BANGKOK, Oct 13 (Reuters) - King Bhumibol Adulyadej, who died peacefully on Thursday, was the world’s longest-reigning monarch, credited with restoring the influence of Thailand’s royalty during 70 years on the throne and earning the devotion of many of his subjects.
For the majority of the country’s 68 million people, the king was a pillar of stability in rapidly changing times - Thailand embraced industrialisation during his reign but also saw its parliamentary democracy punctuated by 10 military coups, the most recent in May 2014.
King Bhumibol, who ascended the throne on June 9, 1946, was seen as a force for unity, and there have long been concerns that the political tensions that have riven Thailand over the past decade could worsen after his death.
That may be less likely under the regime of the leader of the most recent coup, Prime Minister Prayuth Chan-ocha. The former general has held a tight grip on power since toppling the remnants of Thailand’s last democratic government in 2014.
“His Majesty has passed away at Siriraj Hospital peacefully,” the palace said in a statement on Thursday, adding he died at 15:52 (0852 GMT).
Thailand has been divided for years between the royalist establishment and the red-shirted supporters of exiled former Prime Minister Thaksin Shinawatra, who was ousted in a 2006 coup.
Telecommunications billionaire Thaksin, now in self-exile, built up a powerful patronage network that competed for power and opportunity with Thailand’s old-money order.
The king had been in poor health for some time, and has spent most of the past six years in Bangkok’s Siriraj hospital.
King Bhumibol was re-admitted in May 2015 and was last seen in public in January, when he spent several hours visiting his Bangkok palace.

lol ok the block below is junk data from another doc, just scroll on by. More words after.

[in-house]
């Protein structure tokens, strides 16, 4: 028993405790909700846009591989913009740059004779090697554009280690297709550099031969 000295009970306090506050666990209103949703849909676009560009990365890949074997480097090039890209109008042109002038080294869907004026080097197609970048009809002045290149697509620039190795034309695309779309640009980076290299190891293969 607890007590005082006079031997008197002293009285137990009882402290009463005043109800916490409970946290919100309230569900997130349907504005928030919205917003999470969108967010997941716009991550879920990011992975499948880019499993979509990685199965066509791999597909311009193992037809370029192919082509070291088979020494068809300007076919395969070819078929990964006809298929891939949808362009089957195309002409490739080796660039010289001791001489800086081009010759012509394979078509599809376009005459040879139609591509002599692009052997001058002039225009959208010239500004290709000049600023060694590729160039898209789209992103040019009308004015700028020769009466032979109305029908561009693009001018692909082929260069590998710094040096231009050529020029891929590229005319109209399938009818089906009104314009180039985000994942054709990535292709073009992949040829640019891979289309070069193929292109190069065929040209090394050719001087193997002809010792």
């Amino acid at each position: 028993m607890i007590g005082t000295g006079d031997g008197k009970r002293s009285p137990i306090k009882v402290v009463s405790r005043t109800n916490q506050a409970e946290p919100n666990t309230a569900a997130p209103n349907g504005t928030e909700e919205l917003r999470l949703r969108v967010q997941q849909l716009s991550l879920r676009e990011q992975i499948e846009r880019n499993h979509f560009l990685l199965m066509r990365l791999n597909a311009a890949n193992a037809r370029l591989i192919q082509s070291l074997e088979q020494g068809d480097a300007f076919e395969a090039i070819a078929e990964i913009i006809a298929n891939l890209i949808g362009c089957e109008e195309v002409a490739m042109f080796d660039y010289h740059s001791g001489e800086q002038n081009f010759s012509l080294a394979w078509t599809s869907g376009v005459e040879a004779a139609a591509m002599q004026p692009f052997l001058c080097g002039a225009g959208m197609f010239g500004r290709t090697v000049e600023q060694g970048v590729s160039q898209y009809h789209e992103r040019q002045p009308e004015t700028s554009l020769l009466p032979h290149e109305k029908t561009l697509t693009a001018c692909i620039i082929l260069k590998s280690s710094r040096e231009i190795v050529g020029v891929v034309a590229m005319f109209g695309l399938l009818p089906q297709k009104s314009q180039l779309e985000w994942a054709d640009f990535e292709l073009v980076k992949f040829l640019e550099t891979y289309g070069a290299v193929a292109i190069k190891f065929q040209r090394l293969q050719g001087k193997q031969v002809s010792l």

The Royal Household Bureau in its statement on Thursday did not give a reason for the king’s death. The king been treated for a respiratory infection, a build up of fluid surrounding the brain and a swollen lung in the past few months.
From illuminated billboards in bustling Bangkok to portraits in offices and millions of rural homes, Thailand is festooned with images of the jazz-loving king.
King Bhumibol headed a conservative establishment that still wields considerable power 84 years after the abolition of absolute monarchy.
Born in 1927 in Cambridge, Massachusetts, where his father, Prince Mahidol, was studying medicine, King Bhumibol spent much of his early life abroad, first in the United States and then in Switzerland.
He became king in 1946 after the still unexplained gunshot death of his elder brother, 20-year-old King Ananda Mahidol who was also known as Rama VIII. King Bhumibol returned to Thailand for good four years later to be crowned King Rama IX.
The saxophone-playing King Bhumibol was a celebrity visitor to foreign capitals in the early years of his reign with Queen Sirikit, a distant cousin whom he married in 1950 shortly before his coronation.
The king who acceded to the throne as a young man cut a quite different figure from the sombre monarch into which he matured.
Over the years, he was groomed as a national figurehead through civic and ceremonial duties. He undertook a stint in the Buddhist monkhood and developed a keen interest in the environment and rural development.
Though officially above politics, he first started to speak out on political issues in the 1960s against the backdrop of a creeping communist insurgency.
In 1973, he intervened personally after bloodshed in Bangkok when students demonstrated against military rule. He nominated a new prime minister, diffusing the political tension.